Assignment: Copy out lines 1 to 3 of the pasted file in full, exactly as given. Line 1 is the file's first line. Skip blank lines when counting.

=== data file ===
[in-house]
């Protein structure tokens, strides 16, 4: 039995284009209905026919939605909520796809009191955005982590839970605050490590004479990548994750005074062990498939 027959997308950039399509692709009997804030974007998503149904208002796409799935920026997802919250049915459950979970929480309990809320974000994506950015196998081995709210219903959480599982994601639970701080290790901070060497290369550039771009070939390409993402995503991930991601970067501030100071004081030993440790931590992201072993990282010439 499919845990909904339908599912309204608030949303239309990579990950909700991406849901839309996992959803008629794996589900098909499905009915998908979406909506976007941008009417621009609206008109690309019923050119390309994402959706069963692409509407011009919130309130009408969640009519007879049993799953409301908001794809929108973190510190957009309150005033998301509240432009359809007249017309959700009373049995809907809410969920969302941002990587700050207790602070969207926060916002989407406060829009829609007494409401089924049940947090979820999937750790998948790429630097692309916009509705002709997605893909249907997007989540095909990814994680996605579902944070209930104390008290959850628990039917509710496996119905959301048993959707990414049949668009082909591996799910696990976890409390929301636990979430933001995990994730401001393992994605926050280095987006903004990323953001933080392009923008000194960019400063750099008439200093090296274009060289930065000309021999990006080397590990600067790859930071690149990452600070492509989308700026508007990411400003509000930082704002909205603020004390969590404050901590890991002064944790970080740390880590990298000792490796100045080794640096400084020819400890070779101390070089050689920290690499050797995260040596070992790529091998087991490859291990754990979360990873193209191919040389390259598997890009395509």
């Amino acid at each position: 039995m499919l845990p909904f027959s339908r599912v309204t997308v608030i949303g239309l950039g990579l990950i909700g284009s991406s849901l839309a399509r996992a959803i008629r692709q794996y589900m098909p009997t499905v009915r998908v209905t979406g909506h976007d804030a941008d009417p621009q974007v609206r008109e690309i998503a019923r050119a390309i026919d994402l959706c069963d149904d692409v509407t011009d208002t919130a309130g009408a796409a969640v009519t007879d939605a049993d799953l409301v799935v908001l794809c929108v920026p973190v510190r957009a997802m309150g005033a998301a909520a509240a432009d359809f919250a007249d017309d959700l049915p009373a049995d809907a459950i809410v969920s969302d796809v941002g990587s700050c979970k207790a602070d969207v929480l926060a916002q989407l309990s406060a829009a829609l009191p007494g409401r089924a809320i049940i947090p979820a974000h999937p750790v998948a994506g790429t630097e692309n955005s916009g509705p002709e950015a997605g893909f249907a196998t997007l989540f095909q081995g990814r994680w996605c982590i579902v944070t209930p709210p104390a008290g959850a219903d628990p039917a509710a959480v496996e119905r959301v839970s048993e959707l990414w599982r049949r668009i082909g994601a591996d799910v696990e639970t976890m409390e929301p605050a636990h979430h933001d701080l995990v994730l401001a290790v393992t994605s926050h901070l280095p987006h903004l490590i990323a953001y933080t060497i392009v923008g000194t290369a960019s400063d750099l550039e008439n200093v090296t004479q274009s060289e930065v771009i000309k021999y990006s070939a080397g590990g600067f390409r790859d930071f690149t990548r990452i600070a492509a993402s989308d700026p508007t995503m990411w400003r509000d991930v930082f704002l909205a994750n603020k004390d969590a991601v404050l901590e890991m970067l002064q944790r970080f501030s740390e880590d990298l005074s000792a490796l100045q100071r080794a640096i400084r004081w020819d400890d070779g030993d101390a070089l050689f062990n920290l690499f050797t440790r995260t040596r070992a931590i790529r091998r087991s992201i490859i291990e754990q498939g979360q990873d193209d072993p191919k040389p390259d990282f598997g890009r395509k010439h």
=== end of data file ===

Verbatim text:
[in-house]
């Protein structure tokens, strides 16, 4: 039995284009209905026919939605909520796809009191955005982590839970605050490590004479990548994750005074062990498939 027959997308950039399509692709009997804030974007998503149904208002796409799935920026997802919250049915459950979970929480309990809320974000994506950015196998081995709210219903959480599982994601639970701080290790901070060497290369550039771009070939390409993402995503991930991601970067501030100071004081030993440790931590992201072993990282010439 499919845990909904339908599912309204608030949303239309990579990950909700991406849901839309996992959803008629794996589900098909499905009915998908979406909506976007941008009417621009609206008109690309019923050119390309994402959706069963692409509407011009919130309130009408969640009519007879049993799953409301908001794809929108973190510190957009309150005033998301509240432009359809007249017309959700009373049995809907809410969920969302941002990587700050207790602070969207926060916002989407406060829009829609007494409401089924049940947090979820999937750790998948790429630097692309916009509705002709997605893909249907997007989540095909990814994680996605579902944070209930104390008290959850628990039917509710496996119905959301048993959707990414049949668009082909591996799910696990976890409390929301636990979430933001995990994730401001393992994605926050280095987006903004990323953001933080392009923008000194960019400063750099008439200093090296274009060289930065000309021999990006080397590990600067790859930071690149990452600070492509989308700026508007990411400003509000930082704002909205603020004390969590404050901590890991002064944790970080740390880590990298000792490796100045080794640096400084020819400890070779101390070089050689920290690499050797995260040596070992790529091998087991490859291990754990979360990873193209191919040389390259598997890009395509």
């Amino acid at each position: 039995m499919l845990p909904f027959s339908r599912v309204t997308v608030i949303g239309l950039g990579l990950i909700g284009s991406s849901l839309a399509r996992a959803i008629r692709q794996y589900m098909p009997t499905v009915r998908v209905t979406g909506h976007d804030a941008d009417p621009q974007v609206r008109e690309i998503a019923r050119a390309i026919d994402l959706c069963d149904d692409v509407t011009d208002t919130a309130g009408a796409a969640v009519t007879d939605a049993d799953l409301v799935v908001l794809c929108v920026p973190v510190r957009a997802m309150g005033a998301a909520a509240a432009d359809f919250a007249d017309d959700l049915p009373a049995d809907a459950i809410v969920s969302d796809v941002g990587s700050c979970k207790a602070d969207v929480l926060a916002q989407l309990s406060a829009a829609l009191p007494g409401r089924a809320i049940i947090p979820a974000h999937p750790v998948a994506g790429t630097e692309n955005s916009g509705p002709e950015a997605g893909f249907a196998t997007l989540f095909q081995g990814r994680w996605c982590i579902v944070t209930p709210p104390a008290g959850a219903d628990p039917a509710a959480v496996e119905r959301v839970s048993e959707l990414w599982r049949r668009i082909g994601a591996d799910v696990e639970t976890m409390e929301p605050a636990h979430h933001d701080l995990v994730l401001a290790v393992t994605s926050h901070l280095p987006h903004l490590i990323a953001y933080t060497i392009v923008g000194t290369a960019s400063d750099l550039e008439n200093v090296t004479q274009s060289e930065v771009i000309k021999y990006s070939a080397g590990g600067f390409r790859d930071f690149t990548r990452i600070a492509a993402s989308d700026p508007t995503m990411w400003r509000d991930v930082f704002l909205a994750n603020k004390d969590a991601v404050l901590e890991m970067l002064q944790r970080f501030s740390e880590d990298l005074s000792a490796l100045q100071r080794a640096i400084r004081w020819d400890d070779g030993d101390a070089l050689f062990n920290l690499f050797t440790r995260t040596r070992a931590i790529r091998r087991s992201i490859i291990e754990q498939g979360q990873d193209d072993p191919k040389p390259d990282f598997g890009r395509k010439h």